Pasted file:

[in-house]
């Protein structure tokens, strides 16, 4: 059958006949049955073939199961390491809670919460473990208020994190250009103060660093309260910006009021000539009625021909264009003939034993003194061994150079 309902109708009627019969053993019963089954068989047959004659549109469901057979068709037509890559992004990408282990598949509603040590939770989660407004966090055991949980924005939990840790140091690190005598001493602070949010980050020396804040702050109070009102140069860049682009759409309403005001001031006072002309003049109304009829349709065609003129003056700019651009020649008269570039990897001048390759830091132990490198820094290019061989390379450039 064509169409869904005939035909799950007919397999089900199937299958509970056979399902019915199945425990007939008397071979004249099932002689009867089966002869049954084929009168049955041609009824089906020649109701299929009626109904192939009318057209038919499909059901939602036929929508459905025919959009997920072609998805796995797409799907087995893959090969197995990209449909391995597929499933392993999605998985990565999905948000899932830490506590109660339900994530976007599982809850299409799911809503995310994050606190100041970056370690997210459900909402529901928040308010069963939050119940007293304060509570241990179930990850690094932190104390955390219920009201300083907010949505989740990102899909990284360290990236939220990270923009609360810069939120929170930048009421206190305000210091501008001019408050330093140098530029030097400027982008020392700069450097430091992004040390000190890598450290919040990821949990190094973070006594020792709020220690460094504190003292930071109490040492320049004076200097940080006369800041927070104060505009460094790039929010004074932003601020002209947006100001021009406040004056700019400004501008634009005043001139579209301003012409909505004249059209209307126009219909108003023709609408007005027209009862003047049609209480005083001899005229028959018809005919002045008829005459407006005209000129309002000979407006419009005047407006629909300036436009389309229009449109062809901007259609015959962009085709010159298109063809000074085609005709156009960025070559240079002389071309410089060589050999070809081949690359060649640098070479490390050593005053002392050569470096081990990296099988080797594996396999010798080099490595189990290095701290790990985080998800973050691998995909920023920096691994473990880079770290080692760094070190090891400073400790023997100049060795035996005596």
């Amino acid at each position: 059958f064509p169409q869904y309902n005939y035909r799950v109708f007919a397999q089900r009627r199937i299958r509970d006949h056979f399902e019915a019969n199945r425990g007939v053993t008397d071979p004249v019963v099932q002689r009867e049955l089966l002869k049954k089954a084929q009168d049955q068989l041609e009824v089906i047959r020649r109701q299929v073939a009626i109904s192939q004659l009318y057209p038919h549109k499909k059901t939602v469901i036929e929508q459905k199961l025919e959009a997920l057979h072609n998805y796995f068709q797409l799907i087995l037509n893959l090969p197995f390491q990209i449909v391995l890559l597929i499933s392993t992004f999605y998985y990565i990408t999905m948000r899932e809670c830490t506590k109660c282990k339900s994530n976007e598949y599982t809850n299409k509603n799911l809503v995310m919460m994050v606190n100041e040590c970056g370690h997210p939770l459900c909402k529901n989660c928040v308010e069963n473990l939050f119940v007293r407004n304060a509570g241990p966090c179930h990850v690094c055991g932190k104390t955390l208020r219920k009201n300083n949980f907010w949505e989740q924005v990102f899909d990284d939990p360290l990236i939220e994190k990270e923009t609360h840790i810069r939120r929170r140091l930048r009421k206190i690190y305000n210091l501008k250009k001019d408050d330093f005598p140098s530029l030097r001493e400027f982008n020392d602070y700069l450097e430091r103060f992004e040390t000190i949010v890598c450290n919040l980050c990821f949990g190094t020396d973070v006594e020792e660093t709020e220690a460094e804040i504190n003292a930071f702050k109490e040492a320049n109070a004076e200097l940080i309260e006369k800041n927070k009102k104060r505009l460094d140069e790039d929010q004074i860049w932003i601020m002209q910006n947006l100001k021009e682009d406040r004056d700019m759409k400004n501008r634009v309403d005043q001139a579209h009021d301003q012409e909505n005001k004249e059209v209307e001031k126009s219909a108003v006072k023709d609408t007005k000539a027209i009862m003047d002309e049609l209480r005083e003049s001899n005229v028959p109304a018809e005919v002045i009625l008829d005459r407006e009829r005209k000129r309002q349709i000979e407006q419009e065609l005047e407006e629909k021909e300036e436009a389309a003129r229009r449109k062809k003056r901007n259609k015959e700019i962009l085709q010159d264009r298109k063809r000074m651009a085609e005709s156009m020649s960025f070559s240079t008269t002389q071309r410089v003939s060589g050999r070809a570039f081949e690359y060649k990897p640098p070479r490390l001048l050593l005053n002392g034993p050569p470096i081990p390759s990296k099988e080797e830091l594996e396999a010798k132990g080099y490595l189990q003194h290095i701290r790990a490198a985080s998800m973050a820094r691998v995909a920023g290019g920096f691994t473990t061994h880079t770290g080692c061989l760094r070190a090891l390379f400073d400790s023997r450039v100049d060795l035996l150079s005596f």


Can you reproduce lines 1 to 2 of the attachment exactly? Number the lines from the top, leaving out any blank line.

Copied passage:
[in-house]
């Protein structure tokens, strides 16, 4: 059958006949049955073939199961390491809670919460473990208020994190250009103060660093309260910006009021000539009625021909264009003939034993003194061994150079 309902109708009627019969053993019963089954068989047959004659549109469901057979068709037509890559992004990408282990598949509603040590939770989660407004966090055991949980924005939990840790140091690190005598001493602070949010980050020396804040702050109070009102140069860049682009759409309403005001001031006072002309003049109304009829349709065609003129003056700019651009020649008269570039990897001048390759830091132990490198820094290019061989390379450039 064509169409869904005939035909799950007919397999089900199937299958509970056979399902019915199945425990007939008397071979004249099932002689009867089966002869049954084929009168049955041609009824089906020649109701299929009626109904192939009318057209038919499909059901939602036929929508459905025919959009997920072609998805796995797409799907087995893959090969197995990209449909391995597929499933392993999605998985990565999905948000899932830490506590109660339900994530976007599982809850299409799911809503995310994050606190100041970056370690997210459900909402529901928040308010069963939050119940007293304060509570241990179930990850690094932190104390955390219920009201300083907010949505989740990102899909990284360290990236939220990270923009609360810069939120929170930048009421206190305000210091501008001019408050330093140098530029030097400027982008020392700069450097430091992004040390000190890598450290919040990821949990190094973070006594020792709020220690460094504190003292930071109490040492320049004076200097940080006369800041927070104060505009460094790039929010004074932003601020002209947006100001021009406040004056700019400004501008634009005043001139579209301003012409909505004249059209209307126009219909108003023709609408007005027209009862003047049609209480005083001899005229028959018809005919002045008829005459407006005209000129309002000979407006419009005047407006629909300036436009389309229009449109062809901007259609015959962009085709010159298109063809000074085609005709156009960025070559240079002389071309410089060589050999070809081949690359060649640098070479490390050593005053002392050569470096081990990296099988080797594996396999010798080099490595189990290095701290790990985080998800973050691998995909920023920096691994473990880079770290080692760094070190090891400073400790023997100049060795035996005596």